By Frank Hill
If you listen to Republicans talk, you would be led to believe that all you got to do is ‘swear on a Bible!’, spit on both hands like someone about to fell a tree with an axe and then ‘cut taxes’ and the unemployment rate will fall to 2%.
If you listen to Democrats long enough, you would be forced to think that all you gotta do is the following 3-part plan led by our esteemed government leaders in Washington: 1) ‘invest in education and infrastructure; 2) pass more stimulus packages; 3) extend unemployment benefits....and then the economy will turn around on a dime and then more people will get hired because the demand will magically rebound!’
President Obama, unfortunately, seems to have spent way too much time in the hallowed halls of academia studying constitutional law and no time in the economics, entrepreneurial studies or business administration classrooms where the basic rudiments of making fundamental business decisions are taught.
Or in the 'School of Hard Knocks' like millions of people who work on the job every day and learn more about 'marginal analysis', ROI and break-even points in practice than others who 'just study it' or 'talk about it.'
Here's a major problem with both of the current major political party-based myopic visions of business creation:
- They all act like they are the ones who hold the key that unlocks all the job creation in America.
If we already have a business to run, we also have the power within us today to hire people to help sell more products or services. Are you going to do it today? If not, why not? We have record low interest rates and seemingly calm inflation right now. What is lacking and preventing you from hiring millions of unemployed fellow Americans this morning?
We have had periods of massive economic growth in America way before we had a federal income tax code to manipulate when it was made constitutional in 1913. America experienced periodic boom cycles when the level of government spending from Washington was a mere pittance compared to what it is today. It was less than 1% of GDP for the vast majority of our 222-year history, believe it or not, and was ‘only' 3% of GDP before FDR took over the White House in 1933.
To assert that our elected politicians in Washington can manipulate job creation through the twin levers of tax and federal spending policy as the 100% sole 'determinative' factors in the process of job creation is specious at best, and merely dumb at the worst.
Look at the extremely low level of interest rates today. In effect, 'negative' in some respects relative to inflation expectations. For years, politicians have been railing against the dangers of high interest rates with the implication being that if they were 'lower', all of our economic problems would be solved such as high unemployment.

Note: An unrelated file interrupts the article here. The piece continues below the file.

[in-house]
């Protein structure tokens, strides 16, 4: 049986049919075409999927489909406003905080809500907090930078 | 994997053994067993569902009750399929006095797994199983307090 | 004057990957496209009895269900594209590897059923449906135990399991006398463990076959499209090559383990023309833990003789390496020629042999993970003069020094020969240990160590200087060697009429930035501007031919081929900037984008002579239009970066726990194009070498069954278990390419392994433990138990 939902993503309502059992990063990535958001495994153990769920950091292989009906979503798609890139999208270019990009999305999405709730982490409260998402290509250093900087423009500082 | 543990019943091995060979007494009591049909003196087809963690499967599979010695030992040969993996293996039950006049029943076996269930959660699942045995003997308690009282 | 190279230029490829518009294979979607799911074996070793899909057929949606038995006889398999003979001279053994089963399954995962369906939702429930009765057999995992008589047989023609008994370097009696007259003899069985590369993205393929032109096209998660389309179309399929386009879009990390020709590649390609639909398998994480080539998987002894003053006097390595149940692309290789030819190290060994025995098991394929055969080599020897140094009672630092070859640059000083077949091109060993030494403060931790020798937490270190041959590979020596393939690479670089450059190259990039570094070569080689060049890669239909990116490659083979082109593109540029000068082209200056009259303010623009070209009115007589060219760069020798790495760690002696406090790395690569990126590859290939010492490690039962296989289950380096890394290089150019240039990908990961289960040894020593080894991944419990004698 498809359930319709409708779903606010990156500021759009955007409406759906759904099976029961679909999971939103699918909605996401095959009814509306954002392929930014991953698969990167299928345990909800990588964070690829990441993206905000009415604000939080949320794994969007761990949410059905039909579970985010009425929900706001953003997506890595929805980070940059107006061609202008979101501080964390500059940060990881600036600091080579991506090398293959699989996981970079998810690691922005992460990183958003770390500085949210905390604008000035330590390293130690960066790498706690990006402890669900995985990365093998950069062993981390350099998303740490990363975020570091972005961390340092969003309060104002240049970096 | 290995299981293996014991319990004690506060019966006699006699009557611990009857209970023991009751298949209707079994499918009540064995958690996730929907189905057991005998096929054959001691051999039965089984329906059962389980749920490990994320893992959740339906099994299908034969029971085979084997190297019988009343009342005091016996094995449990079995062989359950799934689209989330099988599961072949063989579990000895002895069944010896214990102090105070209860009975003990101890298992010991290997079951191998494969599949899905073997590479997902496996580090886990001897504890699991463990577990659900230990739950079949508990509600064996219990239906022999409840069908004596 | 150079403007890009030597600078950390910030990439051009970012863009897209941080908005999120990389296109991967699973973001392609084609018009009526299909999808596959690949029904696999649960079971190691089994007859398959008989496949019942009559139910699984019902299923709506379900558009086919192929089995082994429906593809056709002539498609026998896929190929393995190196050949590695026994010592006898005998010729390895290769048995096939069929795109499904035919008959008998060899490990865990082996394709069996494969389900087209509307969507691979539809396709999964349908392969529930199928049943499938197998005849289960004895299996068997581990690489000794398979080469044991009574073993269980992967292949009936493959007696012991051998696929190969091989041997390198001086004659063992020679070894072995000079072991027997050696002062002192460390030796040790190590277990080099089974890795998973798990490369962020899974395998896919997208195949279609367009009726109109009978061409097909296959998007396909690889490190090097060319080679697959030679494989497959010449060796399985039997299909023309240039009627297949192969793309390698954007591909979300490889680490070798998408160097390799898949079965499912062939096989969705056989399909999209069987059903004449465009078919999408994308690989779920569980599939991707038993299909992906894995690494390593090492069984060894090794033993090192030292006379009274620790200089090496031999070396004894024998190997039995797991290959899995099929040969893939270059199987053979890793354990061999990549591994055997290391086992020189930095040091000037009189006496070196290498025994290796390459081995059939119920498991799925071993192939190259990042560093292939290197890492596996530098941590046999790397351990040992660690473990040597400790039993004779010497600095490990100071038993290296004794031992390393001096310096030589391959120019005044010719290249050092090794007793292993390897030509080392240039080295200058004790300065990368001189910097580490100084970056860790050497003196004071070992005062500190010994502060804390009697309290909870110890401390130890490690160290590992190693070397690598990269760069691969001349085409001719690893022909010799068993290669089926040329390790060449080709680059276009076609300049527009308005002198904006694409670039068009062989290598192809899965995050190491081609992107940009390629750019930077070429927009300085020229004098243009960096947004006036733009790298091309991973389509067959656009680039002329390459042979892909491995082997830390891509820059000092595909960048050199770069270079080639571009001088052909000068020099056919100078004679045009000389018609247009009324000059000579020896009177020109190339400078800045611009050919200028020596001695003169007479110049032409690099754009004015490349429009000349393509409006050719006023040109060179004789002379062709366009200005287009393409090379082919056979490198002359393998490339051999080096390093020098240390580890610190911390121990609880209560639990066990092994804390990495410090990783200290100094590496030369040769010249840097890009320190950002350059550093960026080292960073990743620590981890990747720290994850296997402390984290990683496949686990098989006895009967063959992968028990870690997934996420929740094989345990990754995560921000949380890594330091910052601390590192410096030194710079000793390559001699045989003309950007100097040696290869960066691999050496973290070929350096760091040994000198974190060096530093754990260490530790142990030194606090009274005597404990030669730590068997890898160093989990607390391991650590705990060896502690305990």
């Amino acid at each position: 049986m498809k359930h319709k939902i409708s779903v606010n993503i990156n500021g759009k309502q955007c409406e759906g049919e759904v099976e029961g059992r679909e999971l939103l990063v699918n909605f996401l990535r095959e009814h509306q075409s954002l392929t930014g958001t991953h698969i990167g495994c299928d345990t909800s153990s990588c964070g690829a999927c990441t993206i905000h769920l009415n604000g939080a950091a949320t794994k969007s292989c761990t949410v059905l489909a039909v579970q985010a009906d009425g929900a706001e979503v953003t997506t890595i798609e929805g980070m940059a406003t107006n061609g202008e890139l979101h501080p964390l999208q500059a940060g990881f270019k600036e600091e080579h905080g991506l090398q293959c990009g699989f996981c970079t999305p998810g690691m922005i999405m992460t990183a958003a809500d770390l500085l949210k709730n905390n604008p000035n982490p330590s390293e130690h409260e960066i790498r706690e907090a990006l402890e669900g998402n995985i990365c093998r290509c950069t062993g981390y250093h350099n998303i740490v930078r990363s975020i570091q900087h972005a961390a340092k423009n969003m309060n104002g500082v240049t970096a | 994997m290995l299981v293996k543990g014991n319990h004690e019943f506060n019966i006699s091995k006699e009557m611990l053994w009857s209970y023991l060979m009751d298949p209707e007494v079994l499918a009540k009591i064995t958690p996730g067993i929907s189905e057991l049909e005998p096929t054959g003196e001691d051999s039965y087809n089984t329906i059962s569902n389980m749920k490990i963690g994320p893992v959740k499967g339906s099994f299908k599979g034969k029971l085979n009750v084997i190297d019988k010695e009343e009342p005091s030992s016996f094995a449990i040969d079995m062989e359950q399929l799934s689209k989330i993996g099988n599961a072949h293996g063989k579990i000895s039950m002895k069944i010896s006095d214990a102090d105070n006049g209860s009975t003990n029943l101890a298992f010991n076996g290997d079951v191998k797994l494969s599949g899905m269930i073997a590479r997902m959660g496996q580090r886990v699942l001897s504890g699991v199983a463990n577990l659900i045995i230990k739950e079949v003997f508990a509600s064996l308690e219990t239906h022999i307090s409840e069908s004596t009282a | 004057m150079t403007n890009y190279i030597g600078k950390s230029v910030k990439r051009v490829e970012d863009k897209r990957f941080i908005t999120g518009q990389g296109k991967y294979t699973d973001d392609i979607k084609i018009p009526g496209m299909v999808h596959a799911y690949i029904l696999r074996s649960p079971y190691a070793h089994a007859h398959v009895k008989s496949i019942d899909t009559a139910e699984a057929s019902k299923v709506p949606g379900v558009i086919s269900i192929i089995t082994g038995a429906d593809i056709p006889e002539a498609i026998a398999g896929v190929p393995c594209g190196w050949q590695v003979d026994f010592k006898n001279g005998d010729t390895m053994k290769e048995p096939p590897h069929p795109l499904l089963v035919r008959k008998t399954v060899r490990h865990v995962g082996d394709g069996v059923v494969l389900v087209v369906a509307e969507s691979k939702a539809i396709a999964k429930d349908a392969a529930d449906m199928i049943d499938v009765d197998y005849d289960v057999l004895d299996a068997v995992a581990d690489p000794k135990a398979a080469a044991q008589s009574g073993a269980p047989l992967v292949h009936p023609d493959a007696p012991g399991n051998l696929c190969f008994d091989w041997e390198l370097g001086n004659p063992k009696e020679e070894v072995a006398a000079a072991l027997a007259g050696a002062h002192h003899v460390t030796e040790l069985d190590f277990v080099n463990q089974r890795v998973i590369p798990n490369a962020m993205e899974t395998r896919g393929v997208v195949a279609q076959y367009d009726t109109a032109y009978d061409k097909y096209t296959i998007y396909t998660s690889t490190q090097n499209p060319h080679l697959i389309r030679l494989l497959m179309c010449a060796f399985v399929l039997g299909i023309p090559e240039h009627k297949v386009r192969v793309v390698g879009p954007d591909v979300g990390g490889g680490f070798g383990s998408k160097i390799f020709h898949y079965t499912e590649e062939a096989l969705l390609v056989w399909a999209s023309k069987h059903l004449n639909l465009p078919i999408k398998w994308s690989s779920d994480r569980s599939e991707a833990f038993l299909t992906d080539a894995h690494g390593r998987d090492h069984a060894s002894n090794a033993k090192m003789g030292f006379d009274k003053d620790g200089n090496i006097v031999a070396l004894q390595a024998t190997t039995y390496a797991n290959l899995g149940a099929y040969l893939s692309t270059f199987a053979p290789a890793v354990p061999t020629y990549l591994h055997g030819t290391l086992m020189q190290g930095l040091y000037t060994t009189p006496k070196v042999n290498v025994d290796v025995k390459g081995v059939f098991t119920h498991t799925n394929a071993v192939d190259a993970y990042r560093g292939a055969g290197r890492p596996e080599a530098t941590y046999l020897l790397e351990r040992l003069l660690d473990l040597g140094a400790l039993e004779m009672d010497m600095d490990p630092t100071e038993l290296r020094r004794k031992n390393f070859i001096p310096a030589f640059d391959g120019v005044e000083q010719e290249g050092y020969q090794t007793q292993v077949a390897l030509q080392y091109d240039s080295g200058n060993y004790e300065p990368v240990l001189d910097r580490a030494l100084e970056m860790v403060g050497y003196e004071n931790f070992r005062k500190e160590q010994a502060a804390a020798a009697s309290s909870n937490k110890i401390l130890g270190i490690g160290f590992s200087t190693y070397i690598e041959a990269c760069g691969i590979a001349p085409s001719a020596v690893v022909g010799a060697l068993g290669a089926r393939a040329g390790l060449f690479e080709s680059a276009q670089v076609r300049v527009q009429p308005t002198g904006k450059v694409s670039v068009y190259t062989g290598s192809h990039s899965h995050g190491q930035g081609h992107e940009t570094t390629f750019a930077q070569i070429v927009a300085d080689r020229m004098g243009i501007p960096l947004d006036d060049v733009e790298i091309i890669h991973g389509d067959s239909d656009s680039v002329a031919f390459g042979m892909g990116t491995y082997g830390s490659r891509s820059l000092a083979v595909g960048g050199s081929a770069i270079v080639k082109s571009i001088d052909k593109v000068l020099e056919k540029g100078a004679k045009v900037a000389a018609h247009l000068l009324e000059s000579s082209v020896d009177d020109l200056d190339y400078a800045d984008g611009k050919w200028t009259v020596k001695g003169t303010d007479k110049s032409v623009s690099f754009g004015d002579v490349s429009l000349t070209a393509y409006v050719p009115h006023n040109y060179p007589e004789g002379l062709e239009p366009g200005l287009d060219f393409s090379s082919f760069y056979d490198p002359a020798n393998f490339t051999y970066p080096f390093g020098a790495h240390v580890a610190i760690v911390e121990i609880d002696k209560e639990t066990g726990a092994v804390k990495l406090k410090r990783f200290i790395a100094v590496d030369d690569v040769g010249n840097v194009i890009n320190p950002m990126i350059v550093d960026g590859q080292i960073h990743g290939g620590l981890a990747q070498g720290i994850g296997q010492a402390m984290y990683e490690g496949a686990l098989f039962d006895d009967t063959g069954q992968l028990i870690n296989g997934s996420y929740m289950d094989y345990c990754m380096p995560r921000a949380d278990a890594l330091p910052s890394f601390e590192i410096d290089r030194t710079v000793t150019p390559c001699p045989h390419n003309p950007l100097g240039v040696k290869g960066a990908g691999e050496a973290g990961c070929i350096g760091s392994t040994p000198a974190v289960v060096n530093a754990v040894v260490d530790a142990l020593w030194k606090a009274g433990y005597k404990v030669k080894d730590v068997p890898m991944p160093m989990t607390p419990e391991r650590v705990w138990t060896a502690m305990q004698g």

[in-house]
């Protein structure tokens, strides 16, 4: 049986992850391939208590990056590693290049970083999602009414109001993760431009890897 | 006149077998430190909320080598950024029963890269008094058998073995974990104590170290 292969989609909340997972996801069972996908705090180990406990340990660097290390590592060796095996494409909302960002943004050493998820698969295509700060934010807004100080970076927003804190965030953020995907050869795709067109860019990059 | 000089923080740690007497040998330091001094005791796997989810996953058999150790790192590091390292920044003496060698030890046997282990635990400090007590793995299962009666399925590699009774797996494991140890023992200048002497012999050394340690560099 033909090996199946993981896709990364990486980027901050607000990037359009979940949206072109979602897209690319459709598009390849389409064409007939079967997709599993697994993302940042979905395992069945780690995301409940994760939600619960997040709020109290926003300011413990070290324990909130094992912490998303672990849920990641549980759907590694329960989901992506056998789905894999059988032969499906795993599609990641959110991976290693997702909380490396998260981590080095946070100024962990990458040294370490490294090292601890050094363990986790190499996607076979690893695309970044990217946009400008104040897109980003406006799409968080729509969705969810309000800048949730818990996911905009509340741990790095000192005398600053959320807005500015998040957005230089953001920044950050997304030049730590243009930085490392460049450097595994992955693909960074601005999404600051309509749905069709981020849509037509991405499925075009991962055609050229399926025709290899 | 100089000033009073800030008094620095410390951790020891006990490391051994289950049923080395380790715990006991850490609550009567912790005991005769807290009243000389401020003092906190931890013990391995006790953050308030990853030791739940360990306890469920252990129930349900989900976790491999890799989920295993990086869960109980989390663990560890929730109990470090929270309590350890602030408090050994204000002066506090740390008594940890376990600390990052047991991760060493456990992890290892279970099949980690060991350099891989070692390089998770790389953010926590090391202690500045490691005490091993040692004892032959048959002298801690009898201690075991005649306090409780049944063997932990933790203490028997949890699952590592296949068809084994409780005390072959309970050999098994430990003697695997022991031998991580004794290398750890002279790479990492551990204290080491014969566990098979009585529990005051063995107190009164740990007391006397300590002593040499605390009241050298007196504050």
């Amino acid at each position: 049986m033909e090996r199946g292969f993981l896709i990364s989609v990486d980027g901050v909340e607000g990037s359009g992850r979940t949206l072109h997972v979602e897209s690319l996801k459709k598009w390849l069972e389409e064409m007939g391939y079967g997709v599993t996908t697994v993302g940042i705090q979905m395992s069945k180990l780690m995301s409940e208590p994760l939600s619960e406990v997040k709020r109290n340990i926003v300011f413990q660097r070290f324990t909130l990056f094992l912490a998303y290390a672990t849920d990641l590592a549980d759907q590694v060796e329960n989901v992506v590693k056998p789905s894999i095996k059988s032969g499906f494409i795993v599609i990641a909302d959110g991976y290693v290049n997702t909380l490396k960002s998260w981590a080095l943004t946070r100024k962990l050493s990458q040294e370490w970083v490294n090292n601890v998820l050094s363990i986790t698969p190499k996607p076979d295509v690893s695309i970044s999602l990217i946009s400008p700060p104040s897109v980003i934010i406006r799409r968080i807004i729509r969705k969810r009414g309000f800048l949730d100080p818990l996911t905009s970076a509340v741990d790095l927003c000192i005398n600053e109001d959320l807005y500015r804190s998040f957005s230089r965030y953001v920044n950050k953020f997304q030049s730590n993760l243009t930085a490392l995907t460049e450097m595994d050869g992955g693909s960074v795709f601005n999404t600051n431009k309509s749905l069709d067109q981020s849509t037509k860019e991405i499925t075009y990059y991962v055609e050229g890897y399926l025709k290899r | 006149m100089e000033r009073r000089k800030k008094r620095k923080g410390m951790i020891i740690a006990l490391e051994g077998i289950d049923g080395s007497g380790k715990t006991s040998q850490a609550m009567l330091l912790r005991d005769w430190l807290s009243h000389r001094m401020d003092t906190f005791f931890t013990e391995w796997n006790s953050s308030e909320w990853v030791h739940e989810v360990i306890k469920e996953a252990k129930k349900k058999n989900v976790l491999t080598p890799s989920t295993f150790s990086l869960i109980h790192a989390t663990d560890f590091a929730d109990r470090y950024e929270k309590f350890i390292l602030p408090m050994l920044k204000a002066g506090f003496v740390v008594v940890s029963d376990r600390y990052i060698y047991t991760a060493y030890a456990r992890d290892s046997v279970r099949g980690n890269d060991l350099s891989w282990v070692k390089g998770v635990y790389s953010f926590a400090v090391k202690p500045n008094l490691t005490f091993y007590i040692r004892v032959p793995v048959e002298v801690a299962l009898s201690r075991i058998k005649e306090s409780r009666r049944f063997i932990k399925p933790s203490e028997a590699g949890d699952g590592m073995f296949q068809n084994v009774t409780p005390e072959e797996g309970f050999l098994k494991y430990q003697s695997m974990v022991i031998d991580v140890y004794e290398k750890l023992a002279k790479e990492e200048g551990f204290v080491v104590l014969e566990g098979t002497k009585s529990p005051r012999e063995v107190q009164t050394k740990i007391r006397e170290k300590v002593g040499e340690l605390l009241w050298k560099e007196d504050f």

Well, take a look around you. Apparently having next to zero real interest rates ain't the sole primary panacea to a burgeoning economy either, is it?
Every single business that has ever been started, or job that had ever been created, has been the result of some enterprising person who has seen the need or the niche and sought to fill it with their intelligence, talents, hard work and intestinal fortitude.
We'll go so far as to say that jobs funded by government spending or loans are the result of a single person or collective group of people who saw a need that could not be fully filled by the private sector and used public taxpayer funds to build something like the Erie Canal in 1817. These are 'real jobs' as well, just not totally sustainable on their own without continued government largess.
The reason why we delegate public sector jobs to a subordinate position vis-a-vis private sector jobs is because they are totally dependent upon private sector taxpayers making enough profit to pay the taxes to support the public sector jobs in the first place. If you don't believe it, ask any of the hundreds of professors who have been laid off throughout the University of North Carolina system this year due to a lack of taxpayer funds flowing to the state coffers in Raleigh.
A healthy private sector based on free enterprise is the dog that wags the tail of the public sector, not the other way around as so many seem to want to believe nowadays. (See Paul Krugman, New York Times Nobel prize-winning economist and columnist)
The thought that there is some 'macro'-economic switch that can just be turned on and off when it comes to job creation is just more than a little bit silly to us. Every investment decision is made by some human being, not some computer or Tinker Bell tapping some building on the head with her wand and presto! milllions of jobs pour out of 'Big Bad Corporate America'.
Massive job creation in the private sector is far more complicated than a campaign slogan bumper sticker could ever convey.
And the sooner our politicians stop talking about simplistic solutions to our very complicated problems, the sooner we will get out of this forest fire of debt and unemployment that surrounds us all.
But are any of these the ‘main’ reason why certain people start businesses or business executives in charge of corporations hire more people to work for them?
We think the reasons for starting or expanding businesses are far more nuanced than any single reason or factor. We have seen people start and run successful businesses and make millions of dollars under low-tax environments and other people make many millions under high-tax environments. They make money whether the public schools are failing or the federal government is throwing trillions of dollars at the economy 'hoping' that will do the trick.